Establishing Brand Positioning21/08/2020
Brands are like babies, it takes a little thought and a little time to create them and then there they are, out in the world and nobody really tells you how to acclimate them or socialize them. Much the same as a small child, brands need to grow awareness and expand their appeal to specific demographics. The goal of any business or nonprofit group is to grow and either expand the customer base and increase revenue or at a minimum maximize the outreach and impact of the brand on specific markets. The way these goals are achieved is through brand positioning and marketing; but what does that mean exactly? Many people come to us asking questions about how they can begin improving local and global brand recognition and expand their sphere of influence within their target group or niche. So, we have decided to explain the ins and outs of what good brand positioning and sound marketing looks like:
At its most simple and basic level, brand positioning is a process that helps put your brand in the best possible light within your market and helps keep it in the mind of your customers. Brand positioning can also be communally known as a positioning strategy or a brand strategy.
Part of creating this roadmap to success is developing a Brand Positioning Statement. This is the Who, What, For Whom, What is the need, Against Whom do we compete, What is our Point of Differentiation and Why does the consumer care exercise. These sound like simple questions but quite often they are difficult to fine tune.
A positioning statement is quite simply how a brand aspires to be perceived in the minds of their consumers. A no-nonsense, easy to understand statement that IS NOT a tagline, nor is it a long drawn out explanation of the brand and is definitely NOT open to interpretation.
By creating this Brand Positioning statement, the goal of business marketing is to in essence own a marketing niche and be the first name customers think of – this can be for an overall brand, a single or batch of products, or some special services that are provided. For example, Nike owns the marketing niche for athletic shoes, Starbucks has a strong hold on the coffeehouse market, and Mc Donald’s, Burger King, and Chick-Fil-A have some of the strongest holds on the fast food niche.
This stronghold on their particular market is achieved by using various strategies to get their name out there in front of customers and to make their brand memorable – these include pricing, ads, promotions, distribution, services, products, packaging, customer relations, and competition. The goal is to create a strong, positive, and unique impression in the customer’s mind so your brand is what they think of first and your businesses the one they choose when they have a need that you can fill and satisfy for them. This is a key part of business marketing.
Brand positioning and marketing have to both work together in order to be successful, and they often happen some way shape or form without much effort because it is essential to any level of business success. “Brand positioning occurs whether or not a company is proactive in developing a position, however, if management takes an intelligent, forward-looking approach, it can positively influence its brand positioning in the eyes of its target customers”.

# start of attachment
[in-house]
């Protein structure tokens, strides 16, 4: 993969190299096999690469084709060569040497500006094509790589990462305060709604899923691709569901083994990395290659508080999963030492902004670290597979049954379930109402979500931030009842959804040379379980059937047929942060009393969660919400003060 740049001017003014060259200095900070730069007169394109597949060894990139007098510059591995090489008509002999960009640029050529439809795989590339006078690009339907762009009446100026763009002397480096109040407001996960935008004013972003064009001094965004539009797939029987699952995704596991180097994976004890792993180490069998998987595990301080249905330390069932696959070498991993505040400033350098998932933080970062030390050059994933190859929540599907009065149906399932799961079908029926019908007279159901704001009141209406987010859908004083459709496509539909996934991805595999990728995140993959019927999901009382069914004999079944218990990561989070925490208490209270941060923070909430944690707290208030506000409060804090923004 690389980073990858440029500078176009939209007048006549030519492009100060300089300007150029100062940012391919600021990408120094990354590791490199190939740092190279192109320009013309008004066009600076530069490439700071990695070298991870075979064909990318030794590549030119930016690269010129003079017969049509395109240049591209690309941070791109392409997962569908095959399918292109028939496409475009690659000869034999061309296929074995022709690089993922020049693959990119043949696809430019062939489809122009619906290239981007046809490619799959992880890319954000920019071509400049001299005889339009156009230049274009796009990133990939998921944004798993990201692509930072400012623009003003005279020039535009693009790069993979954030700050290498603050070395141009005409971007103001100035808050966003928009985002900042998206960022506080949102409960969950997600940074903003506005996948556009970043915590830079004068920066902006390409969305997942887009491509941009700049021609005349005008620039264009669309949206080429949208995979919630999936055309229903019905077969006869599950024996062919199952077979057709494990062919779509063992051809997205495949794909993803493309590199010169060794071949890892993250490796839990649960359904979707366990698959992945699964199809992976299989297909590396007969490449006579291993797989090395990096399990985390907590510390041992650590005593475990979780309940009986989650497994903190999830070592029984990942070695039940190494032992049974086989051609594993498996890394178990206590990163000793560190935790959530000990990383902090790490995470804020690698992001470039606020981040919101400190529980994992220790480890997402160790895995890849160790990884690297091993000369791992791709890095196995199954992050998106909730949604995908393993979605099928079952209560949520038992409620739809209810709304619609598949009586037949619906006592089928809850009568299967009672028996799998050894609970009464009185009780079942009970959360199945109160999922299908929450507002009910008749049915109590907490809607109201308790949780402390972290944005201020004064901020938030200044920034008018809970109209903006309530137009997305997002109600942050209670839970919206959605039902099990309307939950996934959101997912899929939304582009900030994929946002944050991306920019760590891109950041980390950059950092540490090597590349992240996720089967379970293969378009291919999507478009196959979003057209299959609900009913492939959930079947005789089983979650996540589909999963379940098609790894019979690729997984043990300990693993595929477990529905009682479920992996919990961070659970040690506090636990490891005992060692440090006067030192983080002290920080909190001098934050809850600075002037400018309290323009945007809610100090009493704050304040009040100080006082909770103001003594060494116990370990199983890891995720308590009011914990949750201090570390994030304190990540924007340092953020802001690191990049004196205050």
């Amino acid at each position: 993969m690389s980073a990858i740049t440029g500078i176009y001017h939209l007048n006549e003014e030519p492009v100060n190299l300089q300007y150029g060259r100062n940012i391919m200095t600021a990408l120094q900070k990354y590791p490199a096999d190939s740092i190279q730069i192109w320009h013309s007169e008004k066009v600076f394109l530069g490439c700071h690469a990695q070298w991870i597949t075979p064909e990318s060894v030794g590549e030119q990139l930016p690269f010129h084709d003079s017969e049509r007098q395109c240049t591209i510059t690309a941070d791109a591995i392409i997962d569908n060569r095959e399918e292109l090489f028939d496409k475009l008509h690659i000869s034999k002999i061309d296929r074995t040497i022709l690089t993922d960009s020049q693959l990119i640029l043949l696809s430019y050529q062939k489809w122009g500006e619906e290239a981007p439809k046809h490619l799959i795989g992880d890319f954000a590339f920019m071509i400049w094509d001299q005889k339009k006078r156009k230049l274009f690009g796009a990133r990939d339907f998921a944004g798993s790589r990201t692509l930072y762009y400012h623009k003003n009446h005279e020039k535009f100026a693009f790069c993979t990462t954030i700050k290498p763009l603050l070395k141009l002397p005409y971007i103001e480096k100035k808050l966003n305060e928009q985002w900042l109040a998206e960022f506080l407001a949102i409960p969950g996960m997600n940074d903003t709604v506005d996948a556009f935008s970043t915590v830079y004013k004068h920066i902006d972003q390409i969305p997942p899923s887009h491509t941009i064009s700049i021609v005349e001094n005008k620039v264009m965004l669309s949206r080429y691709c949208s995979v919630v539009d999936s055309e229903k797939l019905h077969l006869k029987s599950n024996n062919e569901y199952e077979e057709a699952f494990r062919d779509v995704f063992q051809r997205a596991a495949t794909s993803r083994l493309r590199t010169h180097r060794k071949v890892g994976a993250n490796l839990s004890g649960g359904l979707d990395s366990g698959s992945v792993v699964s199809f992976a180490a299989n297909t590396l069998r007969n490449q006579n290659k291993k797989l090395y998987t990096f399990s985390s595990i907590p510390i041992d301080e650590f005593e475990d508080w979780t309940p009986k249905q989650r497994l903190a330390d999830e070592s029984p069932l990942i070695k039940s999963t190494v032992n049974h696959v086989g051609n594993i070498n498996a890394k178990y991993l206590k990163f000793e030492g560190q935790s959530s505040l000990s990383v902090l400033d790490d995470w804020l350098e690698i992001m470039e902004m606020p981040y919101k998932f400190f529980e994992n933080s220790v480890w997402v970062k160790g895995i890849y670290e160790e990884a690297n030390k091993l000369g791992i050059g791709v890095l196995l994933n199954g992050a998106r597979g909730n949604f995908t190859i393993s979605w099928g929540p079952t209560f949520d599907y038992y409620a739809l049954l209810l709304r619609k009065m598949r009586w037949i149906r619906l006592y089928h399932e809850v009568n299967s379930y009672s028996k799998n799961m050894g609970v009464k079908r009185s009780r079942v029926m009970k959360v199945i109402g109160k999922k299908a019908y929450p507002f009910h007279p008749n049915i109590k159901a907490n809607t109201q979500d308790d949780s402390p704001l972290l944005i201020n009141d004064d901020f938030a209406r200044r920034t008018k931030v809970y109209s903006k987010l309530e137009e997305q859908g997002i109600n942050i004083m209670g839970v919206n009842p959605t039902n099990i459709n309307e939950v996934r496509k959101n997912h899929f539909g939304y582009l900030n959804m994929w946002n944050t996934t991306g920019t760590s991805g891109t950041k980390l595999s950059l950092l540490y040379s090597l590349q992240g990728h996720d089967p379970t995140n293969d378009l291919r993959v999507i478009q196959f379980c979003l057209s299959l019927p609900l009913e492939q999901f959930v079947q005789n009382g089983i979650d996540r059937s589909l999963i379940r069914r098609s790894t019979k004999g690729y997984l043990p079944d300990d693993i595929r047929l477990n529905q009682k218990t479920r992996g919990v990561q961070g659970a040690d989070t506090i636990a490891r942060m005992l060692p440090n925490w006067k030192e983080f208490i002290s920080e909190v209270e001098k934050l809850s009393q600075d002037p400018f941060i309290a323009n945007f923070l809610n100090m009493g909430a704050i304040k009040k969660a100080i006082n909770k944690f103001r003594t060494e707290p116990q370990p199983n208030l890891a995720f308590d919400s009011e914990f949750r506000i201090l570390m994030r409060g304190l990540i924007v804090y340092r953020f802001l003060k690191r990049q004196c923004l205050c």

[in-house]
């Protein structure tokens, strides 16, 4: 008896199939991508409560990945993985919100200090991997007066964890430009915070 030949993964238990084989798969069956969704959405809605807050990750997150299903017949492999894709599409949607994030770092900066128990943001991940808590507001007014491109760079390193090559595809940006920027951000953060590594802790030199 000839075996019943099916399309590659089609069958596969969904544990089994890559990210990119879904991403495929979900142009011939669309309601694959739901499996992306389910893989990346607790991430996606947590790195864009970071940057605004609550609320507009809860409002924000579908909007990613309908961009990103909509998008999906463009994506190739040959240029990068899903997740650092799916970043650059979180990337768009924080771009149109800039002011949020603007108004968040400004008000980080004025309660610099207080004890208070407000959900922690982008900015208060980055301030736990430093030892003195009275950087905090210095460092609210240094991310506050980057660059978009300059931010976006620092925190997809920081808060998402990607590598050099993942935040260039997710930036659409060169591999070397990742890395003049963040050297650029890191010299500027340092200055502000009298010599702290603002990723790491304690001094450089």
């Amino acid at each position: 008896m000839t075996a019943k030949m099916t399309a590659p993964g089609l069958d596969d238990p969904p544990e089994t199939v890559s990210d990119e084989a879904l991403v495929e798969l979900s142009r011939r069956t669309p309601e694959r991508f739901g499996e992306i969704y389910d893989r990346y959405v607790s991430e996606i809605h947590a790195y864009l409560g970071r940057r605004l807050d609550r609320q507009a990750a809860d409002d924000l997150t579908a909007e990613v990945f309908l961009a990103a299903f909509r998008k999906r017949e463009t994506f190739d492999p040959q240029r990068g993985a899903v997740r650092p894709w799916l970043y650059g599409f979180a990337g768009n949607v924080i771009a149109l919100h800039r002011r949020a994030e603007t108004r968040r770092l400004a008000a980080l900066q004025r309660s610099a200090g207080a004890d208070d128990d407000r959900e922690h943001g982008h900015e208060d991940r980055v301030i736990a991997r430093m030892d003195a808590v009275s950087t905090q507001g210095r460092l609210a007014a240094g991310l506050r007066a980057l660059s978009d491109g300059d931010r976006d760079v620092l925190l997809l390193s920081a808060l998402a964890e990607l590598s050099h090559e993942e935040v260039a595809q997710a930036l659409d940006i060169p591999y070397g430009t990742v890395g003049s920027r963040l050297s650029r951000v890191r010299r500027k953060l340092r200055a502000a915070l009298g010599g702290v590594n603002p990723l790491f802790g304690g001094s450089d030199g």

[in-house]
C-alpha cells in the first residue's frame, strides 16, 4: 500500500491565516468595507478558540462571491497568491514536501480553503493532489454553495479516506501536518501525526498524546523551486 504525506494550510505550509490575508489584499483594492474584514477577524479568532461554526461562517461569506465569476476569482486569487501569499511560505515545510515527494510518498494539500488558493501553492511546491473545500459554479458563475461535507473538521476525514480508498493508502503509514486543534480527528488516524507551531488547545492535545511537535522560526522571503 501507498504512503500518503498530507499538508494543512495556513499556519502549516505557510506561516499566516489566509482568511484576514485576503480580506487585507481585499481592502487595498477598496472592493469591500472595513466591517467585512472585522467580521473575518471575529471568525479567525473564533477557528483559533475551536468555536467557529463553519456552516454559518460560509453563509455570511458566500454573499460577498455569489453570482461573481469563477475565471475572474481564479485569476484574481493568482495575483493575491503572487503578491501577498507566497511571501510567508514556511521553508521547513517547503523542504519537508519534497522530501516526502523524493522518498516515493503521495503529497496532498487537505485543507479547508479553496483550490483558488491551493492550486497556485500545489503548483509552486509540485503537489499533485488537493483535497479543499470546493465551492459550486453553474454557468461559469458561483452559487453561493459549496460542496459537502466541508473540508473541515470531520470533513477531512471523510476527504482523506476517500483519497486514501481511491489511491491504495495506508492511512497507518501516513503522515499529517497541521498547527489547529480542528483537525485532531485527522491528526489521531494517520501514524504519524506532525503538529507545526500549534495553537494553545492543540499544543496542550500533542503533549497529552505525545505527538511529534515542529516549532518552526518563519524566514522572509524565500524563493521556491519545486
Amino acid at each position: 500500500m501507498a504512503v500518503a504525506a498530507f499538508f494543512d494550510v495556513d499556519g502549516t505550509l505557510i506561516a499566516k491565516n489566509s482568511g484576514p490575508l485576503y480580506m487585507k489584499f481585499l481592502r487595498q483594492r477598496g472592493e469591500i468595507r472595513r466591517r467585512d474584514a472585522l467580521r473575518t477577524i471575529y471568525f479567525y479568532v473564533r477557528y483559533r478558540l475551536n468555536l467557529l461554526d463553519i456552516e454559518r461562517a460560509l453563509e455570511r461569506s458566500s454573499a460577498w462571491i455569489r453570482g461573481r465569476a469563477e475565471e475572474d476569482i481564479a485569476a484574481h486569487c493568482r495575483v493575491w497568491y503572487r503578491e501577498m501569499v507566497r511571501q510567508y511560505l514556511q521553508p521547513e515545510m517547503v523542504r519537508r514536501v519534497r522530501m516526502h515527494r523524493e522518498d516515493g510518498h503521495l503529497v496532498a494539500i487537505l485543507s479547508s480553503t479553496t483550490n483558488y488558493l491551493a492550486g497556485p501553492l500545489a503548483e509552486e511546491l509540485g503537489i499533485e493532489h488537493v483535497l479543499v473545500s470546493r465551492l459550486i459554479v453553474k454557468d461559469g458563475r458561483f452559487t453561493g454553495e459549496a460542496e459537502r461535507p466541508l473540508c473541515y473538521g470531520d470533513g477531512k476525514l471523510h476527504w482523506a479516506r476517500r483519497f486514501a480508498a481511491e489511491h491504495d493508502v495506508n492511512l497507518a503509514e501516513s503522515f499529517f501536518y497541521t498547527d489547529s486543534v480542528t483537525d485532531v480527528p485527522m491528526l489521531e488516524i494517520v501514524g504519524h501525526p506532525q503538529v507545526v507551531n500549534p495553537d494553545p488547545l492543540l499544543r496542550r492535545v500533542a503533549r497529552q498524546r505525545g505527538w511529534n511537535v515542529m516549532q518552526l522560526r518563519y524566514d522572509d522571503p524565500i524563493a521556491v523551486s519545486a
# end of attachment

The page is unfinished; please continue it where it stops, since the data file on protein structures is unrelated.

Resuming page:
Brand positioning statements are an important part of the business plan and are part of what helps customers remember them. However, they are often confused with company taglines or slogans. There are several key differences that need to be understood in order to maximize their impact. Positioning statements are intended for use by the employers and employees within the company or the members of the group. These statements guide brand positioning and marketing procedures and methods. A positioning statement helps you make the important decisions that can directly affect your customer’s perception and view of your brand.
A tagline is an external statement that helps push the perception of the brand in the right direction. Insights from your positioning statement may give rise to a tagline, but it is important to note that they are different. A tagline is short and simple and is the ‘jingle’ that gets stuck in people’s heads. It is that quick blurb that helps with improving local and global brand recognition. Examples of popular taglines include- “We love to see you smile”, “I’m lovin’ it”, “Just do it”, and “Every kiss begins with Kay” among countless others. It is easy to see why a good tagline helps cement your brand in people’s memory; the key is to ensure they are remembering you for the right reasons!
7-Step Brand Positioning Strategy Process
In order to create a position strategy, it is important to highlight the unique features and services that set your business or group apart from all the competition out there in your market. Brand positioning and marketing is focused on improving local and global brand recognition and wither raising support or drawing in customers. Here are the key steps that can help you identify what your positioning in the marketplace is or should be: